Interest Rate Roundup

Wednesday, February 07, 2007

Fed talks, no one listens

Remember those old commercials for the brokerage firm E.F. Hutton? I sure do. They were all over the T.V. when I grew up. The tagline: "When E.F. Hutton talks, people listen."

Anyway, I was reminded of that today when headlines from Federal Reserve Bank of Philadelphia President Charles Plosser hit the the tape this morning. Among them: "Fed's Plosser says 'too soon to declare victory' on inflation" and "Plosser says inflation remains his 'primary concern' for 2007."

If you were following the early 2006 playbook, you'd expect panic. You'd expect bond traders to run around like chickens with their heads cut off. But you know what impact those headlines had on bond prices and interest rates? Zero. Zippo. Zilch. Comments from San Francisco Fed President Janet Yellen yesterday evening, which included one saying: "we've got an economy that is operating pretty close to what I call full employment" had a similar effect. Namely, nothing.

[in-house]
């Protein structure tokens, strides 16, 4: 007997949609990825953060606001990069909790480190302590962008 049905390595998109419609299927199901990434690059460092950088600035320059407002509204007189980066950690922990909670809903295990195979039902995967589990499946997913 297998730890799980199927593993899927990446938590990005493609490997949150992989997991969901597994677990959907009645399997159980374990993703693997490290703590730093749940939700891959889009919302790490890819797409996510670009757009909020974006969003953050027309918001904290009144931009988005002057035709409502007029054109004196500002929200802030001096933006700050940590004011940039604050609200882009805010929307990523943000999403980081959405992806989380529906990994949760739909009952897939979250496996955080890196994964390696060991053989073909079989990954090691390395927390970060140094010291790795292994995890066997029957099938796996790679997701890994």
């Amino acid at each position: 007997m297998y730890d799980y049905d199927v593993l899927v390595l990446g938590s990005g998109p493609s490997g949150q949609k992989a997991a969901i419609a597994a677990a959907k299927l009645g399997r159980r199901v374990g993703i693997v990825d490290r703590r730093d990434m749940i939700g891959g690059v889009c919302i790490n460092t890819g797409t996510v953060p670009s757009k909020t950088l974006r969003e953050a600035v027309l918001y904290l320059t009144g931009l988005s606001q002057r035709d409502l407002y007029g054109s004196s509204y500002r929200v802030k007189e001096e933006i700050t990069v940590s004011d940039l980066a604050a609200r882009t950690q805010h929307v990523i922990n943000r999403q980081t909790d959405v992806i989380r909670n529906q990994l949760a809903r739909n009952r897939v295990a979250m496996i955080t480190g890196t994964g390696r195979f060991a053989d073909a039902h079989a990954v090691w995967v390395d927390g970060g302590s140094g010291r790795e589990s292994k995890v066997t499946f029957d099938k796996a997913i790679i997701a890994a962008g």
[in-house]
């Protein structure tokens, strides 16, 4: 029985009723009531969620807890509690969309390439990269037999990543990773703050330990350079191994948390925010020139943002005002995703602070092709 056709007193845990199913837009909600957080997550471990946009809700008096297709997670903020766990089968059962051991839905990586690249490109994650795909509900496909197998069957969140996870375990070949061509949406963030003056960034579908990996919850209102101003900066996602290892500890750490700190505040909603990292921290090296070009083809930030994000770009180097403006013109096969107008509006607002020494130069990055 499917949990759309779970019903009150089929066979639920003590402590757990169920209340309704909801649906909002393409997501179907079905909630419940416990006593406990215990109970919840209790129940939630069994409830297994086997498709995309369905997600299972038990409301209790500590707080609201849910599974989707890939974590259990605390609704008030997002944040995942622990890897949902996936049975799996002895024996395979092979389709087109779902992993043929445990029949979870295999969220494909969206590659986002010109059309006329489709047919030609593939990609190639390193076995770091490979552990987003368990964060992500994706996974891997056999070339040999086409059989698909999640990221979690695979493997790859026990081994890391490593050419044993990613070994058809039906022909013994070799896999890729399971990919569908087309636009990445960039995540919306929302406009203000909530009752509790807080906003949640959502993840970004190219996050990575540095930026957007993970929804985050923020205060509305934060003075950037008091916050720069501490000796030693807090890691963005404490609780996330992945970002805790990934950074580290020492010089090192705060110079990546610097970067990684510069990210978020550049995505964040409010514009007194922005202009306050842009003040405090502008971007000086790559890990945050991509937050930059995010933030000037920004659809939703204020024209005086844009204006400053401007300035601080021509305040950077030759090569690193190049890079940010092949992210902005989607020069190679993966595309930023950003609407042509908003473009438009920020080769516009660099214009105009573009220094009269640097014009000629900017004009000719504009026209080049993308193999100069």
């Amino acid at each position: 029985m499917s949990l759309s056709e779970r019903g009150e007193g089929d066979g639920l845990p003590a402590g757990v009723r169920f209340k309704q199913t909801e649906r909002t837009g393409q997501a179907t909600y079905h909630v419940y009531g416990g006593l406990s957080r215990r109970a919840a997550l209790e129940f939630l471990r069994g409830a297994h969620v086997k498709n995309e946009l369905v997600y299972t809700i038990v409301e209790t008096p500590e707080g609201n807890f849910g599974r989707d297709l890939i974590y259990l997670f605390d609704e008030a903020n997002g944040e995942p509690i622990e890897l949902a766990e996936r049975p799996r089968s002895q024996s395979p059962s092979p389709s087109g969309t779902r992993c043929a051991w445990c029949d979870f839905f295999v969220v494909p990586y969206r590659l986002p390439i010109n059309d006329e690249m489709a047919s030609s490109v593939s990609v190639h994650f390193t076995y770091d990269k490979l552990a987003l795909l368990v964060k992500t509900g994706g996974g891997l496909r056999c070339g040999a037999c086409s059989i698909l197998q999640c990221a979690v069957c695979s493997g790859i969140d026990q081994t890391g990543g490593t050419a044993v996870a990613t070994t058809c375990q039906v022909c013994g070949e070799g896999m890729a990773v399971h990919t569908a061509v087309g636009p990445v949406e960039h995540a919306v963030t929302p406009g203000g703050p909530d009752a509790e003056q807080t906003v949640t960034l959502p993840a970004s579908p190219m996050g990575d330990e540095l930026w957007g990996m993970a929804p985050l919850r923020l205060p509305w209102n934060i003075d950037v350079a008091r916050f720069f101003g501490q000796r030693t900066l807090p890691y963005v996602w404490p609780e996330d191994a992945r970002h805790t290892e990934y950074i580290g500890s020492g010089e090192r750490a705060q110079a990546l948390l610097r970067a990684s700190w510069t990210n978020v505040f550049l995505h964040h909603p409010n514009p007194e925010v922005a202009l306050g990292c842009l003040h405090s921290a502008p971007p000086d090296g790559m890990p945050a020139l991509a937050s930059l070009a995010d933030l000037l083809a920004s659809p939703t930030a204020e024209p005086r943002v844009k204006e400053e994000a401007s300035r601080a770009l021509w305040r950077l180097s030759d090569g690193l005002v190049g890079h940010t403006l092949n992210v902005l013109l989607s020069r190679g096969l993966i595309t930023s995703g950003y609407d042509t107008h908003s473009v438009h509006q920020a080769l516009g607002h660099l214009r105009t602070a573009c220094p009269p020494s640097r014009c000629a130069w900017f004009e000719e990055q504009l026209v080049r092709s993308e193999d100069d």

Why the lack of a reaction? Fed policymakers continue to focus narrowly on goods and services inflation, completely ignoring the ginormous surge in liquidity, risk-taking, money supply, and asset prices. Measured that way, inflation is elevated but coming down slowly. So, neither rate cuts nor rate hikes are imminent, and the markets can ignore speeches like Plosser's and Yellen's. In other words, when the Fed talks these days, no one listens!


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